Written by: Michael Den Boer on December 4th, 2015
Theatrical Release Date: West Germany, 1973
Director: Ulli Lommel
Writers: Kurt Raab
Cast: Kurt Raab, Jeff Roden, Margit Carstensen, Ingrid Caven, Wolfgang Schenck, Brigitte Mira, Rainer Hauer, Barbara Bertram, Rainer Werner Fassbinder
BluRay released: October 19th, 2015 (UK) / October 20th, 2015 (USA)
Approximate running time: 82 Minutes
Aspect Ratio: 1.78:1 Widescreen / 1080 Progressive / MPEG-4 AVC
Rating: 18 (UK), NR (USA)
Sound: LPCM Mono German
BluRay Release: Arrow Video USA
Region Coding: Region A,B / Region 1,2 NTSC
Retail Price: $39.95 (USA) / £17.99 (UK)
Tenderness of the Wolves was directed Ulli Lommel whose other notable films include, Blank Generation and The Boogey Man. Key collaborators on Tenderness of the Wolves include, cinematographer Jürgen Jürges (Ali: Fear Eats the Soul,Christiane F.) and screenwriter Kurt Raab (The Marriage of Maria Braun).
Why try to create monsters, when the world is filled with monsters whose stories are waiting to be told. Trying to make a film that is based upon real life events is not an easy task. And for Tenderness of the Wolves the screenplay was based upon German serial killer Fritz Haarmann who over a six year span killed twenty seven boys and young men. Also in the majority of instances his victims were sexually assaulted and dismembered. Nicknames given to Haarmann include, Butcher of Hanover and Vampire of Hanover. And though this film marked the first directed retelling of Haarmann’s crimes. Fritz Lang’s M was first film inspired by his crimes.
When it comes to adaptions one would be hard pressed to find one that is more frightening, then Tenderness of the Wolves. Where previous Fritz Haarmann adaptions like Fritz Lang’s M kept the carnage off screen, Tenderness of the Wolves goes for the jugular in its depiction of bloodletting and depravity. Needless to say this film leaves nothing to the imagination in regards to its depiction of Fritz Haarmann’s crimes.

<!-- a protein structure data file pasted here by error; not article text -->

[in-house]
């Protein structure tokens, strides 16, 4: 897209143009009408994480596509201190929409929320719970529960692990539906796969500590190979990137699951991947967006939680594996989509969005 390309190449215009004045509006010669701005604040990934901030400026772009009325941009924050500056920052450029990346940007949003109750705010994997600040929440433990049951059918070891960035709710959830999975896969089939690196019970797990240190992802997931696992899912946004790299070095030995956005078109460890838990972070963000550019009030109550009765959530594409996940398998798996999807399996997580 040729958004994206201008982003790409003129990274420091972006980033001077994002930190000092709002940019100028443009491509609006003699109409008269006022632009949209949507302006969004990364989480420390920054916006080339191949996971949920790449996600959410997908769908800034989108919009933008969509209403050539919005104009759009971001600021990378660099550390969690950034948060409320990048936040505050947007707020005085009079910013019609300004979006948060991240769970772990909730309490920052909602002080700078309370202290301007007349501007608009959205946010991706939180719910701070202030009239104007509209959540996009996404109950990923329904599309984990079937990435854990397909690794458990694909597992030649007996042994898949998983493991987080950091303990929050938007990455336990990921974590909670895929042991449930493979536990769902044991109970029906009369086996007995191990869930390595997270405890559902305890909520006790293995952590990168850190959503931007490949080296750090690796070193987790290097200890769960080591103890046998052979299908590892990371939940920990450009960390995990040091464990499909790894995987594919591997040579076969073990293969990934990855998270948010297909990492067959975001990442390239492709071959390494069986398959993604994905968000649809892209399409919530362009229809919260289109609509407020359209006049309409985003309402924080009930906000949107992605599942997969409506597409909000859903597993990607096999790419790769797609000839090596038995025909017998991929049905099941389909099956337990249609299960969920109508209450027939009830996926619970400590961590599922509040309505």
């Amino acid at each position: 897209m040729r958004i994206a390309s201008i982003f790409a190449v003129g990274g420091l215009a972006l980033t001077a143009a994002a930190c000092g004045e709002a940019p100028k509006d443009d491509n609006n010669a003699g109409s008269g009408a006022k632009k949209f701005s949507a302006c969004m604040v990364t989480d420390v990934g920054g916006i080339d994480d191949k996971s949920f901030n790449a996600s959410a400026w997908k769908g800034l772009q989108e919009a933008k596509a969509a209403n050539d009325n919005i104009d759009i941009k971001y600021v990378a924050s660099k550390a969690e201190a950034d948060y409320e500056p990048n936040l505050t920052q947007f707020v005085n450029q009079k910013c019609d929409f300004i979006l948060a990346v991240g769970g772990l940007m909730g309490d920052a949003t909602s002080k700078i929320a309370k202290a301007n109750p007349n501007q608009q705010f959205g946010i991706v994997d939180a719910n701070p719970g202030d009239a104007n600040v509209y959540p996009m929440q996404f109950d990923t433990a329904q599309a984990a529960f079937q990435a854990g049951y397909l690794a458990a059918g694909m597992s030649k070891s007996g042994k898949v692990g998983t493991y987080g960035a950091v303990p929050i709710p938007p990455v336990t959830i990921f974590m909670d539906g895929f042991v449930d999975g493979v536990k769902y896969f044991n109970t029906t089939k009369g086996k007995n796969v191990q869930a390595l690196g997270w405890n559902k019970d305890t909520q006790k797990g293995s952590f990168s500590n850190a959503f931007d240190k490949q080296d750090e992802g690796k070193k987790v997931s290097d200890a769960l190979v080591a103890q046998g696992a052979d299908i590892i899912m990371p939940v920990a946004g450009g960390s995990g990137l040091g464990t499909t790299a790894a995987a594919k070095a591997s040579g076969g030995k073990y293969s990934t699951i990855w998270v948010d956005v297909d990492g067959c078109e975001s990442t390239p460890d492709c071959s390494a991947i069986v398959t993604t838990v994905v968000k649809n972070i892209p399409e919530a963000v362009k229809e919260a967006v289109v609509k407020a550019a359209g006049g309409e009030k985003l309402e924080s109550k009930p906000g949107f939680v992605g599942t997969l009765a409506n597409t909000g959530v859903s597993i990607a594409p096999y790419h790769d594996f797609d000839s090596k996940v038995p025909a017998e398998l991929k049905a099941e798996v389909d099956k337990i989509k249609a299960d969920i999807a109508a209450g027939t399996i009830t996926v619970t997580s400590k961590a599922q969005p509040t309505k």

Right from the get go this film goes against the norm in its portrayal of a killer. And where other similar themed films puts the main focus on the police and their attempts to catch said killer. This film takes the alternate route by putting the focus squarely on the killer. This also extends to the characters which populate the story at hand as they are all oblivious or worse yet complacent when it comes to the Fritz Haarmann’s crimes.
Without the doubt the most surprising aspect of this film is its cinematography which at times has film Noir quality to it. Another clear influence on this film’s visuals is German expressionism and more specifically filmmaker Fritz Lang. This is most evident it the way that Tenderness of the Wolves pays homage visually to Fritz Lang’s M. Other areas where this film evokes strong emotions in regards to its visuals are the scenes where Fritz Haarmann brings his victims to his apartment. And not to be overlooked is Kurt Raab’s extraordinary performance in the role of Fritz Haarmann. Which is even more impressive when one considers that lack of depth in when it comes to the other characters which populate this film.
Tenderness of the Wolves comes on a 50 GB dual layer BluRay. The film is presented in a 1080 progressive widescreen. The transfer for this release was sourced from a brand new high definition digital transfer prepared by the Rainer Werner Fassbinder Foundation. There are is a tremendous amount of image clarity, colors reproduction is solid throughout, black levels and shadow details are consistently strong. Also grain looks natural and there are no issues with DNR or compression.